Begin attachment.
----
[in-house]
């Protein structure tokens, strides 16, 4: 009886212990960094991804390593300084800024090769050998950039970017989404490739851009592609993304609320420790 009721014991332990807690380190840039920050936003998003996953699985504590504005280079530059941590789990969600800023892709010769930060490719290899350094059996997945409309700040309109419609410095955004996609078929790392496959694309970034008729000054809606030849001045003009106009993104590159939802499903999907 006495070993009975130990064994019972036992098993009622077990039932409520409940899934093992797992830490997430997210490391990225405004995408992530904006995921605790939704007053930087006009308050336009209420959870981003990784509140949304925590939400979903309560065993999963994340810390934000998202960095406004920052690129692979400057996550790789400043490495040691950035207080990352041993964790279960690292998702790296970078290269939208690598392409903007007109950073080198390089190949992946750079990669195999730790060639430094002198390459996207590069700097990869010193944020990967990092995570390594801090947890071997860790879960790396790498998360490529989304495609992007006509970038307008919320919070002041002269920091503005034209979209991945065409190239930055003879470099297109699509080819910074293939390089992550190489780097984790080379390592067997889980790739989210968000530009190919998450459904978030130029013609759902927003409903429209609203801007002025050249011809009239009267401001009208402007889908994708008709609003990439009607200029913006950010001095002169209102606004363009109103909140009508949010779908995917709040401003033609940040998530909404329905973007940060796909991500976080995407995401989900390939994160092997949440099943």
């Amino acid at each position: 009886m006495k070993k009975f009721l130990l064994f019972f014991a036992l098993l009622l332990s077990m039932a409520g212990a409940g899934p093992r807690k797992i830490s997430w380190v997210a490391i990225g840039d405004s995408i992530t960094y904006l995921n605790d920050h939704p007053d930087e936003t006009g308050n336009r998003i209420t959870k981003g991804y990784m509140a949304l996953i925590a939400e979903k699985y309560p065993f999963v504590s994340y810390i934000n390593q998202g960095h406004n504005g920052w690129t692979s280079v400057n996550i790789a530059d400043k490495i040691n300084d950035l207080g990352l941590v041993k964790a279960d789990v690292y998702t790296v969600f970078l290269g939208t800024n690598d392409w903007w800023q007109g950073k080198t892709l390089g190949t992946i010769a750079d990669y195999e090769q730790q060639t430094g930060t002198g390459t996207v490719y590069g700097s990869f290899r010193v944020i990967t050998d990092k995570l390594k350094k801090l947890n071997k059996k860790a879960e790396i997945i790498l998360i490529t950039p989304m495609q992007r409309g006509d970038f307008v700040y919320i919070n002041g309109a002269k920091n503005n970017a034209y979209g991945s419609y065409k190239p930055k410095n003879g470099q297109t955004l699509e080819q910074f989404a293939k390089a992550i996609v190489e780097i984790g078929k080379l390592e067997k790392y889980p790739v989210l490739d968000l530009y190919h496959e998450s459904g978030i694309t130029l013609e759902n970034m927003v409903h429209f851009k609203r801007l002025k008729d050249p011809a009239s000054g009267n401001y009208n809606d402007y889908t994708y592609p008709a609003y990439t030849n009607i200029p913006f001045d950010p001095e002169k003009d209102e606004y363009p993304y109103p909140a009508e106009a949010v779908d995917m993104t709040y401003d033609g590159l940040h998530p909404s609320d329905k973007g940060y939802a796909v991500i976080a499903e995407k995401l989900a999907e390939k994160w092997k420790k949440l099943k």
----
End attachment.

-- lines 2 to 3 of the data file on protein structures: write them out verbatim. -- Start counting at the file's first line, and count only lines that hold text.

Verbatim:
């Protein structure tokens, strides 16, 4: 009886212990960094991804390593300084800024090769050998950039970017989404490739851009592609993304609320420790 009721014991332990807690380190840039920050936003998003996953699985504590504005280079530059941590789990969600800023892709010769930060490719290899350094059996997945409309700040309109419609410095955004996609078929790392496959694309970034008729000054809606030849001045003009106009993104590159939802499903999907 006495070993009975130990064994019972036992098993009622077990039932409520409940899934093992797992830490997430997210490391990225405004995408992530904006995921605790939704007053930087006009308050336009209420959870981003990784509140949304925590939400979903309560065993999963994340810390934000998202960095406004920052690129692979400057996550790789400043490495040691950035207080990352041993964790279960690292998702790296970078290269939208690598392409903007007109950073080198390089190949992946750079990669195999730790060639430094002198390459996207590069700097990869010193944020990967990092995570390594801090947890071997860790879960790396790498998360490529989304495609992007006509970038307008919320919070002041002269920091503005034209979209991945065409190239930055003879470099297109699509080819910074293939390089992550190489780097984790080379390592067997889980790739989210968000530009190919998450459904978030130029013609759902927003409903429209609203801007002025050249011809009239009267401001009208402007889908994708008709609003990439009607200029913006950010001095002169209102606004363009109103909140009508949010779908995917709040401003033609940040998530909404329905973007940060796909991500976080995407995401989900390939994160092997949440099943």
């Amino acid at each position: 009886m006495k070993k009975f009721l130990l064994f019972f014991a036992l098993l009622l332990s077990m039932a409520g212990a409940g899934p093992r807690k797992i830490s997430w380190v997210a490391i990225g840039d405004s995408i992530t960094y904006l995921n605790d920050h939704p007053d930087e936003t006009g308050n336009r998003i209420t959870k981003g991804y990784m509140a949304l996953i925590a939400e979903k699985y309560p065993f999963v504590s994340y810390i934000n390593q998202g960095h406004n504005g920052w690129t692979s280079v400057n996550i790789a530059d400043k490495i040691n300084d950035l207080g990352l941590v041993k964790a279960d789990v690292y998702t790296v969600f970078l290269g939208t800024n690598d392409w903007w800023q007109g950073k080198t892709l390089g190949t992946i010769a750079d990669y195999e090769q730790q060639t430094g930060t002198g390459t996207v490719y590069g700097s990869f290899r010193v944020i990967t050998d990092k995570l390594k350094k801090l947890n071997k059996k860790a879960e790396i997945i790498l998360i490529t950039p989304m495609q992007r409309g006509d970038f307008v700040y919320i919070n002041g309109a002269k920091n503005n970017a034209y979209g991945s419609y065409k190239p930055k410095n003879g470099q297109t955004l699509e080819q910074f989404a293939k390089a992550i996609v190489e780097i984790g078929k080379l390592e067997k790392y889980p790739v989210l490739d968000l530009y190919h496959e998450s459904g978030i694309t130029l013609e759902n970034m927003v409903h429209f851009k609203r801007l002025k008729d050249p011809a009239s000054g009267n401001y009208n809606d402007y889908t994708y592609p008709a609003y990439t030849n009607i200029p913006f001045d950010p001095e002169k003009d209102e606004y363009p993304y109103p909140a009508e106009a949010v779908d995917m993104t709040y401003d033609g590159l940040h998530p909404s609320d329905k973007g940060y939802a796909v991500i976080a499903e995407k995401l989900a999907e390939k994160w092997k420790k949440l099943k």